Navigation Systems

9/28/15: Global Positioning System – Awareness and reporting

The 55th meeting of the Civil GPS Service Interface Committee, or CGSIC, conference was hosted by the U.S. Department of Transportation and the U.S. Coast Guard Navigation Center, or NAVCEN, at the Tampa Convention Center in Florida on September 14-15, 2015. The Department of Transportation serves as the civil lead for GPS and chairs the CGSIC in this capacity. The CGSIC Chair is filled by the Director, Positioning, Navigation and Timing Programs Office of the Assistant Secretary for Research and Technology in DOT. Assigned duties as Deputy Chair and Executive Secretariat for the CGSIC, the NAVCEN acts as the liaison between civil maritime and non-aviation transportation users of GPS and GPS authorities for outage reporting, and also sits on various GPS program meetings to represent civilian users and advocate for the civil use of GPS.

All CGSIC meetings are free and open to the public to come and learn about the broad array of GPS-based applications available. All CGSIC presentations are available for viewing online via the website:

A GPS signal can be disrupted for a variety of reasons, including the illegal use of a GPS jammer ( Indicators of GPS compromise include intermittent signal, no signal and/or incorrect signal. Take note of the following critical information during a suspected or actual event: (at minimum) location, time and period of outage. Report this information to NAVCEN – the primary contact for issues related to land-based or maritime GPS signals. Aviation and military-related inquiries will be routed to the appropriate agency.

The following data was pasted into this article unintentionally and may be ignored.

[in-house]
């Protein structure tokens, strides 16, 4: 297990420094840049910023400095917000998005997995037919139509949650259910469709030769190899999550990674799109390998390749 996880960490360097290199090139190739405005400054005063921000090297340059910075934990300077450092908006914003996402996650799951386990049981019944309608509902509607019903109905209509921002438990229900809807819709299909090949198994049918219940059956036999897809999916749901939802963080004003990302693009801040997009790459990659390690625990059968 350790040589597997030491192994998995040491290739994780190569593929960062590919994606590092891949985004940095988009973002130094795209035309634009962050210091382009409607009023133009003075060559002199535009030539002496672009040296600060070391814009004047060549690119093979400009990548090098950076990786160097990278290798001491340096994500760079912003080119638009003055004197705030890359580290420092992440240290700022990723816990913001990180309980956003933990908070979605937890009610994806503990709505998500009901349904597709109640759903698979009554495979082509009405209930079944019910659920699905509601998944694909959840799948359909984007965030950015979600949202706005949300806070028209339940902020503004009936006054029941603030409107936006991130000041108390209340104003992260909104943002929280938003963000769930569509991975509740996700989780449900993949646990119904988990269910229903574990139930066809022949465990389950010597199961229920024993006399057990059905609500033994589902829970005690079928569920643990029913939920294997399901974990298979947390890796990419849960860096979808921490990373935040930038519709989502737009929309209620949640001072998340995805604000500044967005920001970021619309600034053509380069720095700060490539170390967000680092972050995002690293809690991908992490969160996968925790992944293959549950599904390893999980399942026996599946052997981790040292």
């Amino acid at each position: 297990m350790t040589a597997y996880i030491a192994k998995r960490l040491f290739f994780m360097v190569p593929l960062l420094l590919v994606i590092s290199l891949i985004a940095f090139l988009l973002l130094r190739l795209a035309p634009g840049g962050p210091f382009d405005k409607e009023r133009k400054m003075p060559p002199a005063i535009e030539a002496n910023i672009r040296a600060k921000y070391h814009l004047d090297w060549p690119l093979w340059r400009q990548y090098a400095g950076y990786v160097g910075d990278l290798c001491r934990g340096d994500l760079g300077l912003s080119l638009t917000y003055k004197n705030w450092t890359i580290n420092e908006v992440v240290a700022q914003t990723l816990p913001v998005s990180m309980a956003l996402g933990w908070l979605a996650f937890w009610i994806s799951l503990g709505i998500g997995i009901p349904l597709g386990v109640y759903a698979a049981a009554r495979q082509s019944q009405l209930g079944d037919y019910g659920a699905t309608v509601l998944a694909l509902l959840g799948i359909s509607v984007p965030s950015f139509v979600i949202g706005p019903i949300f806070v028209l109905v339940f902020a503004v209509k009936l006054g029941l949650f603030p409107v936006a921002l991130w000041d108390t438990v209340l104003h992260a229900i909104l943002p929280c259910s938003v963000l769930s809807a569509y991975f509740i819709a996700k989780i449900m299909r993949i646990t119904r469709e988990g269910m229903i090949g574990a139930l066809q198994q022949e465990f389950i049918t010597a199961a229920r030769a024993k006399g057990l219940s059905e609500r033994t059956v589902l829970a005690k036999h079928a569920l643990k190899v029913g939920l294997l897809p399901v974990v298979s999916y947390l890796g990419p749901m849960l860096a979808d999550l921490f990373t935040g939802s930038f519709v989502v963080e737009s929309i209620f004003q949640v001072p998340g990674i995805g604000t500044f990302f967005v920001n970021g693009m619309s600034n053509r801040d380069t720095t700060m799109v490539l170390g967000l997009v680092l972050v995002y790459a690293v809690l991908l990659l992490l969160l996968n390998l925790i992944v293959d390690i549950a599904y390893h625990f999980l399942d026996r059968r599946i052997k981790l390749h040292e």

Please report GPS-related signal interference/degradation events or forward general GPS inquiries to the NAVCEN via the website:, or by calling 703-313-5900.

This blog is not a replacement or substitute for the formal posting of regulations and updates or existing processes for receiving formal feedback of the same. Links provided on this blog will direct the reader to official source documents, such as the Federal Register, Homeport and the Code of Federal Regulations. These documents remain the official source for regulatory information published by the Coast Guard.

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